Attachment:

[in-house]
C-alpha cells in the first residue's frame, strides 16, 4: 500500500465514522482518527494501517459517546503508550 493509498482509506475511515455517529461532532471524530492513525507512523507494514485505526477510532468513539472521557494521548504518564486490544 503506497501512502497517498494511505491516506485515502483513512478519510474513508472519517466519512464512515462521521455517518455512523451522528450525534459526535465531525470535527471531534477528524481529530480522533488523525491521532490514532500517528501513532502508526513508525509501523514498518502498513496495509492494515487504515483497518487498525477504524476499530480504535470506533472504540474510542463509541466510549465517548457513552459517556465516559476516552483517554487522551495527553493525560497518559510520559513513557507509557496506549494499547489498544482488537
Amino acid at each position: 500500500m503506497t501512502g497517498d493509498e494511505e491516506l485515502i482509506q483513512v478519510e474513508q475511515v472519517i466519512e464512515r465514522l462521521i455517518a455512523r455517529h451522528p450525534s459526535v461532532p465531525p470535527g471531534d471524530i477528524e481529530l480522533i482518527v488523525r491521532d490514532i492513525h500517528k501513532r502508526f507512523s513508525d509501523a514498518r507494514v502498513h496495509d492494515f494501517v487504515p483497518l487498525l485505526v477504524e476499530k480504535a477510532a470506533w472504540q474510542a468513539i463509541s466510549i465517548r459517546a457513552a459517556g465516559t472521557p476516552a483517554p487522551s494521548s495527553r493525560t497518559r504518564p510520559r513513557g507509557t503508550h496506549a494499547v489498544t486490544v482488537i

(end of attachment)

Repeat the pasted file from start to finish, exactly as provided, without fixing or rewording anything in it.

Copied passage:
[in-house]
C-alpha cells in the first residue's frame, strides 16, 4: 500500500465514522482518527494501517459517546503508550 493509498482509506475511515455517529461532532471524530492513525507512523507494514485505526477510532468513539472521557494521548504518564486490544 503506497501512502497517498494511505491516506485515502483513512478519510474513508472519517466519512464512515462521521455517518455512523451522528450525534459526535465531525470535527471531534477528524481529530480522533488523525491521532490514532500517528501513532502508526513508525509501523514498518502498513496495509492494515487504515483497518487498525477504524476499530480504535470506533472504540474510542463509541466510549465517548457513552459517556465516559476516552483517554487522551495527553493525560497518559510520559513513557507509557496506549494499547489498544482488537
Amino acid at each position: 500500500m503506497t501512502g497517498d493509498e494511505e491516506l485515502i482509506q483513512v478519510e474513508q475511515v472519517i466519512e464512515r465514522l462521521i455517518a455512523r455517529h451522528p450525534s459526535v461532532p465531525p470535527g471531534d471524530i477528524e481529530l480522533i482518527v488523525r491521532d490514532i492513525h500517528k501513532r502508526f507512523s513508525d509501523a514498518r507494514v502498513h496495509d492494515f494501517v487504515p483497518l487498525l485505526v477504524e476499530k480504535a477510532a470506533w472504540q474510542a468513539i463509541s466510549i465517548r459517546a457513552a459517556g465516559t472521557p476516552a483517554p487522551s494521548s495527553r493525560t497518559r504518564p510520559r513513557g507509557t503508550h496506549a494499547v489498544t486490544v482488537i